Next up the what I’ve called the “fantasy ice cream making machine”, which I’ve learned is a UBE (Upper Body Ergometer ). This is very similar to when I was a wee lad and would turn my tricycle upside down and spin the big wheel with my hands. There is much more resistance now, except for when I would turn my brothers tricycle upside down. Then all hell would break loose.
I’ve increased from 5 to 9 minutes with increased resistance as well. In this room, there are only the walls and some inspirational posters that are definitely less annoying than HANG IN THERE KITTY posters. There are no monitors, all my breathing and body effort are measured on a self-scoring numbered scale. This causes the least feeling of tiredness and shortness of breath and the most instances of daydreaming since I’ve memorized those posters and every inch of the wall.
The exercise bike is back in the main room and therefore back in view of Good Morning America. Josh Elliot is riding a camel, some woman has 15,000 pairs of shoes and a reporter tells me that dollar stores are cheap. News you can use.
I’ve gone from 5 minutes to 9 minutes on the bike and increased wattage resistance. There is much more visual stimuli in main room but I still manage to stay away from looking at monitors.
The hand weights have gone from 3-4lbs per arm and will be increased to 5 lbs Friday. We have gone from 5 to 8 minutes and I’ve gotten better at not looking like a cartoon drawing while following the cartoon instructions.
Wednesday, we attacked a flight of stairs. Yes, that is a fear, a barrier, and a goal. While I went up one flight and back down again, I was able to do four steps at a time with normal strides before feeling a bit winded. Since this was the first time, my old friend apprehension came back to visit, the fear of what I could not do before I tried to do it.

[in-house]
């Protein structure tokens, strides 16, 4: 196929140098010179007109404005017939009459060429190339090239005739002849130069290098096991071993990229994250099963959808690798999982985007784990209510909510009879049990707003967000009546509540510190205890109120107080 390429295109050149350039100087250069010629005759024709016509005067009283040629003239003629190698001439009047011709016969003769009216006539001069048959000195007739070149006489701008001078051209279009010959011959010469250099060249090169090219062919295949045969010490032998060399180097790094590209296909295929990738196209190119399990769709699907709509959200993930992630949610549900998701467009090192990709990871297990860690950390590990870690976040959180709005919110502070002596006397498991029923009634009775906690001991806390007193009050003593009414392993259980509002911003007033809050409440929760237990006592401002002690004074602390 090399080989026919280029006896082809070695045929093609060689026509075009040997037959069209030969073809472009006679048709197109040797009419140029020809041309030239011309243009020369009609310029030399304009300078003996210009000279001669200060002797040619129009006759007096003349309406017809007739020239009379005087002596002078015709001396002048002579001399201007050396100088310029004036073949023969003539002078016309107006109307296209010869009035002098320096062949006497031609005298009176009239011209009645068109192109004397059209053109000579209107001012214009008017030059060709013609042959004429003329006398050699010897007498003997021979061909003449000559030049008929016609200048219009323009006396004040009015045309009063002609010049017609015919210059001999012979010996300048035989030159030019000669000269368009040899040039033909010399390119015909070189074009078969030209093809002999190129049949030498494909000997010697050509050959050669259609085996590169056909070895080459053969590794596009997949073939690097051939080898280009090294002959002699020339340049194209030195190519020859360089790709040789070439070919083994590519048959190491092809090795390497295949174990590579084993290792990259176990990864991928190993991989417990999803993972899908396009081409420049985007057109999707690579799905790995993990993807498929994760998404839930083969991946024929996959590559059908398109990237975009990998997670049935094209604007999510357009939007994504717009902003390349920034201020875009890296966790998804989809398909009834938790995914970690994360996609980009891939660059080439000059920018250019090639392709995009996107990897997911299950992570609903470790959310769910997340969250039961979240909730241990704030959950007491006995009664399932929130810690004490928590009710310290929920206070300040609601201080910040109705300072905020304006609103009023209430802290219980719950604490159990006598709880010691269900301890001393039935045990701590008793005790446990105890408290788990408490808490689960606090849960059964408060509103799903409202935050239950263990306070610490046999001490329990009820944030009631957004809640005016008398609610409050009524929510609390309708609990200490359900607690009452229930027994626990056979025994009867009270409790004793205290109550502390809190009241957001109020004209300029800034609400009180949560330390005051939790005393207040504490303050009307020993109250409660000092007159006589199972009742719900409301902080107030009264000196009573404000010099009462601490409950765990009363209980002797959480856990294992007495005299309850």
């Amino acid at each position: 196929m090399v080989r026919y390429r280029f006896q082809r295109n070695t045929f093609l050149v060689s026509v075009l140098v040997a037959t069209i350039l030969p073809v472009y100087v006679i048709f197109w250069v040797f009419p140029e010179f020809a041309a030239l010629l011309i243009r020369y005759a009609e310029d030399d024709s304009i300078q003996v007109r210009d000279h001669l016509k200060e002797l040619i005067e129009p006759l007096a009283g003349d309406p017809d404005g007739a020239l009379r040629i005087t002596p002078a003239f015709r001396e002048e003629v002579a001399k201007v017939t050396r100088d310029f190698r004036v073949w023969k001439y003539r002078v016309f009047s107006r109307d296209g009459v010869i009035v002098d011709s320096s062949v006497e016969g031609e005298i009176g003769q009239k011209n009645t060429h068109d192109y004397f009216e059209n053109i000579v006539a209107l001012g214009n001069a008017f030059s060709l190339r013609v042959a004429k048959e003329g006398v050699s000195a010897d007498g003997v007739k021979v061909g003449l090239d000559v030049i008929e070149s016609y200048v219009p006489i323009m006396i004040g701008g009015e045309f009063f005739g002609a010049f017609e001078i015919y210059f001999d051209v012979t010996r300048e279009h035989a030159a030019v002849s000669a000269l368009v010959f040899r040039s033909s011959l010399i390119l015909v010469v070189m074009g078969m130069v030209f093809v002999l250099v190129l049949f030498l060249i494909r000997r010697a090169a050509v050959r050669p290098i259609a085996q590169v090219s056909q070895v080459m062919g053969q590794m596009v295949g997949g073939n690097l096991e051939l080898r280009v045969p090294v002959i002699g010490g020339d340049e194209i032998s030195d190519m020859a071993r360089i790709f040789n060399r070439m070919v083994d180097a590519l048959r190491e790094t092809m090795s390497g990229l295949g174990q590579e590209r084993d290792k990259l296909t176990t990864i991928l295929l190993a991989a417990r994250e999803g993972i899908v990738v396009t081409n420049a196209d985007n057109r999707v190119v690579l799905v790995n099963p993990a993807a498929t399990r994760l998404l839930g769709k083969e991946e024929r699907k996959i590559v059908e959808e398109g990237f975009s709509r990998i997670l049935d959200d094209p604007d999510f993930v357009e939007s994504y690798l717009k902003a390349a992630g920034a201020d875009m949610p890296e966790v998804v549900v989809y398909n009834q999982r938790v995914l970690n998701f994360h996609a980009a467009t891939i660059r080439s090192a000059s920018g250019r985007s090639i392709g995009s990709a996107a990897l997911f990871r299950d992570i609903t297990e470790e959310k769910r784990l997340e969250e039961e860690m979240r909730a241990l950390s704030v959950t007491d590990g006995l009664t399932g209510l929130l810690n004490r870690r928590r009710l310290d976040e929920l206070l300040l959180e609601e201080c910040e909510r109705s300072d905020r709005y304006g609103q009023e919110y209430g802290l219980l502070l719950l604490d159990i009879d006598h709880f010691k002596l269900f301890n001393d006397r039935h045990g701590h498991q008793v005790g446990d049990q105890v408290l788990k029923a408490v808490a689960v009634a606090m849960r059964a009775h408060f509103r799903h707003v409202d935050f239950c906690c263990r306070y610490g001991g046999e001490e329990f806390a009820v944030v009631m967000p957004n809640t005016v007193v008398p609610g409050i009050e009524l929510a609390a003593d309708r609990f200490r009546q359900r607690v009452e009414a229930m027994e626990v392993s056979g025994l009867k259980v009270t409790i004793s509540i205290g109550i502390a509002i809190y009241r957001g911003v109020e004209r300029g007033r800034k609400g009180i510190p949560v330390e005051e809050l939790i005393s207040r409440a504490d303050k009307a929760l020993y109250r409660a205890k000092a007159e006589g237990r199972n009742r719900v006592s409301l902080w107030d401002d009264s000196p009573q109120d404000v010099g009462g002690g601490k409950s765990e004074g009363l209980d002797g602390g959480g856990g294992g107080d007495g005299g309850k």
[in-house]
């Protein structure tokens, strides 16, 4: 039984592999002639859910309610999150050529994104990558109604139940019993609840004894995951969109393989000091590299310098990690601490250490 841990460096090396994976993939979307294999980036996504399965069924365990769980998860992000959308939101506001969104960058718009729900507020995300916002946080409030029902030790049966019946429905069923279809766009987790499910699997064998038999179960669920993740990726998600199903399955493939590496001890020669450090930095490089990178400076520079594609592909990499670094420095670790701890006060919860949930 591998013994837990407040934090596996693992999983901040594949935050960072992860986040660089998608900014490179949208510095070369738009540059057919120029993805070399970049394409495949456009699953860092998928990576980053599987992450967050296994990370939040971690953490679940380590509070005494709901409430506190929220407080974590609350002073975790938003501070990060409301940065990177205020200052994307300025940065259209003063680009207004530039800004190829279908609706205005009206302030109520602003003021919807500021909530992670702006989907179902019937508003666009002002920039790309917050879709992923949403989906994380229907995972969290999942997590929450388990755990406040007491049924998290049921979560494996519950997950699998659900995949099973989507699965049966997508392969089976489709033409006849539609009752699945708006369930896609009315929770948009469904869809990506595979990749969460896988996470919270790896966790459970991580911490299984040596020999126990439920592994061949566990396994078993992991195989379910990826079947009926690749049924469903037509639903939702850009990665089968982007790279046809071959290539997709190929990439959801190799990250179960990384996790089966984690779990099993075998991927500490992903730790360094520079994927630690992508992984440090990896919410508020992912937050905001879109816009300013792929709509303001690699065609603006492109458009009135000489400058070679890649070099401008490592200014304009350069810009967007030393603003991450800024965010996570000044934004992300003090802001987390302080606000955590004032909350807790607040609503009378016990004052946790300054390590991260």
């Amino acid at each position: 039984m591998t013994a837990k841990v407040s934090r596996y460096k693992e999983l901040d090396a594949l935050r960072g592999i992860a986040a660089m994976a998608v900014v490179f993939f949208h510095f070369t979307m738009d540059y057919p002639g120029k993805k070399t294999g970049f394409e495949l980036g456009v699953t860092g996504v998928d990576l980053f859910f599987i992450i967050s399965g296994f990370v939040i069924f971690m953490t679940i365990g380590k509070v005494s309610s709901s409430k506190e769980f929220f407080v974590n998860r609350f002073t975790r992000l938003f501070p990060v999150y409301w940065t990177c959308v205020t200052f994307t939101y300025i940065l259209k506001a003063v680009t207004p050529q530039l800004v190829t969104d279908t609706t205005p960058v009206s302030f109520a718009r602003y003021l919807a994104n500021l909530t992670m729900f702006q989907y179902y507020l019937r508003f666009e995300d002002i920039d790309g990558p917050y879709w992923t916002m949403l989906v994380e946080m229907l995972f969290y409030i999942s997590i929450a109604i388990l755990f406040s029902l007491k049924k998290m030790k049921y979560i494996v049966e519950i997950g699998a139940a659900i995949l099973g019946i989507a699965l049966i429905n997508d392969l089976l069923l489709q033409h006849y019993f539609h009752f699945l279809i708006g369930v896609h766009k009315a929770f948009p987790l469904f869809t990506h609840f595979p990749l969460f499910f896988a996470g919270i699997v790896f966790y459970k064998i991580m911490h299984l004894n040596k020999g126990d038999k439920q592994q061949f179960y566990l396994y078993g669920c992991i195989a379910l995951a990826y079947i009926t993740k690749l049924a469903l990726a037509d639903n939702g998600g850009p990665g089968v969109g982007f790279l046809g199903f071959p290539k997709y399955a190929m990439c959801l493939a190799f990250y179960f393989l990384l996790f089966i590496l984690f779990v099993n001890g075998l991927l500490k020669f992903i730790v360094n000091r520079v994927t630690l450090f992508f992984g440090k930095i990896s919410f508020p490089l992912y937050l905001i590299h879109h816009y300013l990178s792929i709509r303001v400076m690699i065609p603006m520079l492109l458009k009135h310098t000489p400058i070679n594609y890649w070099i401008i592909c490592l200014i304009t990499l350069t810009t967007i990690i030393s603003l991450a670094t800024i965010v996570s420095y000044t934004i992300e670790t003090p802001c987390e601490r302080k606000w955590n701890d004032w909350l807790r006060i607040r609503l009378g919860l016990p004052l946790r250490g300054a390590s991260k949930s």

I did learn that the pursed lips breathing is much more effective than the habitual panting that I have done when out of breath. Pursed lips bring the blood oxygen level up more quickly. Again, nothing earthquaking, or shaking, but a hoop that needed to be stepped through.
One of the great fears and sadness for me has been the thought that I am not only stagnant on what I can do physically, but that I am also stagnant on what I can earn and monetarily help with. I have no desire to be a burden but I do have a desire to contribute on my own when needed. Having the disability check means that there is income every month. Having the ability to cover the expenses can be tough.
I will be meeting with a local foundation tomorrow to see about some help with the medical expenses. I can use the help and support and hope that this is also the step that allows me to find a way to contribute and organize my finances more effectively.
I have a few really great angels in my life right now and right now I can use one more.
My ultimate goal is to be an angel in return when needed. Clarence, I can use some wings.
More to come…